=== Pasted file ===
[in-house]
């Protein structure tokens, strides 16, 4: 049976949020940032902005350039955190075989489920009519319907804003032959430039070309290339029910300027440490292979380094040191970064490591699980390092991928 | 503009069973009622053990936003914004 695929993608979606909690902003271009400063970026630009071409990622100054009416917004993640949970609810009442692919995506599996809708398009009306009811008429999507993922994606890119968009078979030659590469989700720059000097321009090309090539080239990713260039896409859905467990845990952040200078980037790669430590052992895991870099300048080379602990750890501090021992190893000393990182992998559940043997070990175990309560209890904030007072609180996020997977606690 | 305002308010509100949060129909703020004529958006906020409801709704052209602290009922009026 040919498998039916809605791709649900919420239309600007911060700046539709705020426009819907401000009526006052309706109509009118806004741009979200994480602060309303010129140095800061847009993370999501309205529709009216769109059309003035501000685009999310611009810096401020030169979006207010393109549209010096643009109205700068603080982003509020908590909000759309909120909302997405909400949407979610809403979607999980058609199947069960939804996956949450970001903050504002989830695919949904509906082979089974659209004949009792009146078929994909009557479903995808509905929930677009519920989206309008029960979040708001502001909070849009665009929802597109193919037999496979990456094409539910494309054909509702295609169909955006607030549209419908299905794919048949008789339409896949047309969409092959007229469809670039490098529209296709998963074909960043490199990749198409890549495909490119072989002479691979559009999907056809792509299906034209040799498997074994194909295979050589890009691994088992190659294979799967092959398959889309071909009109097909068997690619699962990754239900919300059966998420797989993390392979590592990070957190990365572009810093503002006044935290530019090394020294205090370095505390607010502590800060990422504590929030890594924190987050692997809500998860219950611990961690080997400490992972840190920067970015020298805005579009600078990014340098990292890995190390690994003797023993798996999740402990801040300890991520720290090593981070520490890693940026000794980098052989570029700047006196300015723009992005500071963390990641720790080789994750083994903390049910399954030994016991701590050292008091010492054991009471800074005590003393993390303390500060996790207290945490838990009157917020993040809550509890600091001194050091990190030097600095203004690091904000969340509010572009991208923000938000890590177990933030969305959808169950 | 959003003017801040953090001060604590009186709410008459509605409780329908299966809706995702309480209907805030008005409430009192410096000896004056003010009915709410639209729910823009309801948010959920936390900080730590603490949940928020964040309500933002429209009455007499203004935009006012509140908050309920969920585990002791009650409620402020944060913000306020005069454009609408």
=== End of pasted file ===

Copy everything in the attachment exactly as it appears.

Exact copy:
[in-house]
């Protein structure tokens, strides 16, 4: 049976949020940032902005350039955190075989489920009519319907804003032959430039070309290339029910300027440490292979380094040191970064490591699980390092991928 | 503009069973009622053990936003914004 695929993608979606909690902003271009400063970026630009071409990622100054009416917004993640949970609810009442692919995506599996809708398009009306009811008429999507993922994606890119968009078979030659590469989700720059000097321009090309090539080239990713260039896409859905467990845990952040200078980037790669430590052992895991870099300048080379602990750890501090021992190893000393990182992998559940043997070990175990309560209890904030007072609180996020997977606690 | 305002308010509100949060129909703020004529958006906020409801709704052209602290009922009026 040919498998039916809605791709649900919420239309600007911060700046539709705020426009819907401000009526006052309706109509009118806004741009979200994480602060309303010129140095800061847009993370999501309205529709009216769109059309003035501000685009999310611009810096401020030169979006207010393109549209010096643009109205700068603080982003509020908590909000759309909120909302997405909400949407979610809403979607999980058609199947069960939804996956949450970001903050504002989830695919949904509906082979089974659209004949009792009146078929994909009557479903995808509905929930677009519920989206309008029960979040708001502001909070849009665009929802597109193919037999496979990456094409539910494309054909509702295609169909955006607030549209419908299905794919048949008789339409896949047309969409092959007229469809670039490098529209296709998963074909960043490199990749198409890549495909490119072989002479691979559009999907056809792509299906034209040799498997074994194909295979050589890009691994088992190659294979799967092959398959889309071909009109097909068997690619699962990754239900919300059966998420797989993390392979590592990070957190990365572009810093503002006044935290530019090394020294205090370095505390607010502590800060990422504590929030890594924190987050692997809500998860219950611990961690080997400490992972840190920067970015020298805005579009600078990014340098990292890995190390690994003797023993798996999740402990801040300890991520720290090593981070520490890693940026000794980098052989570029700047006196300015723009992005500071963390990641720790080789994750083994903390049910399954030994016991701590050292008091010492054991009471800074005590003393993390303390500060996790207290945490838990009157917020993040809550509890600091001194050091990190030097600095203004690091904000969340509010572009991208923000938000890590177990933030969305959808169950 | 959003003017801040953090001060604590009186709410008459509605409780329908299966809706995702309480209907805030008005409430009192410096000896004056003010009915709410639209729910823009309801948010959920936390900080730590603490949940928020964040309500933002429209009455007499203004935009006012509140908050309920969920585990002791009650409620402020944060913000306020005069454009609408």